Okay, enough is enough.

I really hate to continually harp on our beloved captain...honestly, I do. Along with Don Mattingly, he ranks as my favorite baseball player ever. Considering his body of work and undying commitment to the Yankee cause, Derek Jeter deserves heaps of praise and adulation, which he receives regularly. Some would say, in excess.

Regardless of his resume however, he is not currently the player we know and love. Something is clearly wrong, and to deny that, is not productive for the team, or for Derek Jeter. Yes, every player inevitably experiences peaks and valleys throughout the course of a major league season. That's part of what makes the grueling 162 game schedule perpetually fascinating.

I am not advocating turning our backs on the Captain and cutting ties with the Yankee short-stop of 16 seasons. Derek Jeter is the "face of the Yankees" and possibly Major League Baseball, and the prospect of him finishing his career anywhere but the Bronx, is highly unlikely.

That conversation is not what matters now though. Brian Cashman, Derek Jeter, and his agent, Kasey Close, will determine Jeter's future with the Yankees at some point after the World Series.

What is imperative for the Yankees now, is winning ballgames, and securing home-field advantage throughout the ALCS.

The question has to be addressed; does Derek Jeter playing every day at short-stop, and batting at the top of the order, give the Yankees the best opportunity to achieve their team-oriented objectives this season?

As it currently stands, aside from blind allegiance to a favorite son, I have a hard time believing that the answer is a definitive "yes".

After watching Jeter ground-out time and time again, forcing Brett Gardner out at second repeatedly, effectively neutralizing one of the team's most devastating weapons, how can batting him near the top of the lineup be continually justified?

Against left-handed pitchers, one can understand the desire to have Jeter near the top. The splits indicate that he is still a highly productive hitter against lefties in 2010. Batting .315, with a .380 OBP, and OPS of .875, those numbers are rather reminiscient of his overall career numbers, and surely justify starting him near the top of the order, in those occasions when the Yankees face a southpaw.

However, against right-handed pitchers, Jeter has looked terribly old, slow and frankly, useless with a bat in his hands. In these splits, Derek is hitting .237/.303/.310, with a meager OPS of .613! Yes, that reads .613. His overall OPS of .697, places him 13th out of current regular short-stops, right behind the legendary Yuniesky Betencourt.

One might say, well 13th out of 30 teams places him above average, so really, that's not terrible. I'm sorry, but you don't pay a 36-year-old future hall-of-famer $22.5 million to be an average hitting shortstop, with a below average glove. Average players don't bat first or second for a team hoping to repeat as World Series champions. Being the Yankees, there are plentiful options to fill out the first and second spots in the batting order. Brett Gardner and Nick Swisher immediately come to mind as far more productive options than Jeter.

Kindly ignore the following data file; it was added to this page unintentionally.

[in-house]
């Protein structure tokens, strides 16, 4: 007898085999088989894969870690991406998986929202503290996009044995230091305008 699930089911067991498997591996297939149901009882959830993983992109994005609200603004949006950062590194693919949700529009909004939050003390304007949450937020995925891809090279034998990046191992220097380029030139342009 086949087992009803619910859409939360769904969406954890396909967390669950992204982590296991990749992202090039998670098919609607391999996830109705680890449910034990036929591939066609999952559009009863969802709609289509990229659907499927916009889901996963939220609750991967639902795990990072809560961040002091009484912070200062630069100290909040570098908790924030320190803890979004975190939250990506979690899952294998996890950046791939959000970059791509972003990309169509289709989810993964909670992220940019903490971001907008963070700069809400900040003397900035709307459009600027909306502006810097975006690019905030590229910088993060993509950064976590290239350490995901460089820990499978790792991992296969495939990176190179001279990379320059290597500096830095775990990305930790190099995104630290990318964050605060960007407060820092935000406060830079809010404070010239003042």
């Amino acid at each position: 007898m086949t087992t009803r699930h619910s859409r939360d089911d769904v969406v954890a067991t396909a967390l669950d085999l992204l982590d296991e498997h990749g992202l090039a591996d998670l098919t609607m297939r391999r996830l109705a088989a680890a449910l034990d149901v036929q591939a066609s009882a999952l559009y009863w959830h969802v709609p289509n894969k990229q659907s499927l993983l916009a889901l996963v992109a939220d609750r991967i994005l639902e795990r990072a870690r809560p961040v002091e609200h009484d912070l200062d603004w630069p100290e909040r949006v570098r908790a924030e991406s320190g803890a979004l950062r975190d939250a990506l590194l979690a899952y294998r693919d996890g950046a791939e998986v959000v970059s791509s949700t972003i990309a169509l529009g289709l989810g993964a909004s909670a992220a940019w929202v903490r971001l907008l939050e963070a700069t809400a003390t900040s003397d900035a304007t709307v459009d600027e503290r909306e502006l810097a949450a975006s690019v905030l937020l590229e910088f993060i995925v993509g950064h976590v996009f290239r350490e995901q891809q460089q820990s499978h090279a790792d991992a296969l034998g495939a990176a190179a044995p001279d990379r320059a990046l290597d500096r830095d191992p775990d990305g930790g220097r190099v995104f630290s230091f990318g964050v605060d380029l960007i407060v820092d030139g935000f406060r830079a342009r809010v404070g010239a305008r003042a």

Now, like I previously stated, I don't intend this as an anti-Jeter diatribe, with the desired intention of getting rid of the captain.

But, seeing that Arod has now returned to the lineup, what would be the problem with resting Jeter for several days? It's September, he's 36-years-old, clearly struggling, and the Yankees have a perfectly capable Eduardo Nunez in the dugout, wasting his youth and vitality while Jeter continues to insist upon playing everyday.

That's admirable of course, every manager would hope that their team captain has the desire to play every day. But there has to be a balance between stubbornly refusing to take time off and performing so poorly that one becomes detrimental to the team.

Since June 1, Jeter is hitting .237/.317/.332 with a .649 OPS and a miserable 16 double plays hit into. Face of the franchise or not, that is not indicative of a top of the order hitter.

After July 1, it gets worse, as he's hitting .234 with a .621 OPS. The trend continues, after August 1, .226 with a .620 OPS. You get the picture.

Of course, I'm not championing Eduardo Nunez as the savior, as he's a .286/.318/.381 hitter with a .699 OPS. Not a massive upgrade, obviously.

But, that's not my point. I'm not advocating replacing Derek Jeter with Eduardo Nunez at this point. However, what would be the harm in playing Nunez for a week, giving Jeter a well-deserved and much-needed recovery period?

That way, we may be able to expect to see a rejuvenated Derek Jeter triumphantly return to lead his team to October glory once again. At least, that's the hope.

As if to help prove my point, in tonight's game Jeter is currently one-for-seven, with four feeble ground-outs, and a strikeout, his only hit, a bouncer in the infield that eluded a hard-charging Elvis Endrus. One game doesn't mean anything in the context of a 162 game schedule, but it's a perfectly symbolic representation of the disappointment that has permeated Jeter's entire season.

Please Joe Girardi, hark the statistics, use your eyes, notice the captain struggling mightily to even hit the ball out of the infield. Don't bow to the personality, don't worry that you'll upset him; bench Derek Jeter for a full week. Give him the rest that he has earned, apparently desperately requires, and the benefits the Yankees reap may eventually lead to World Series title #28.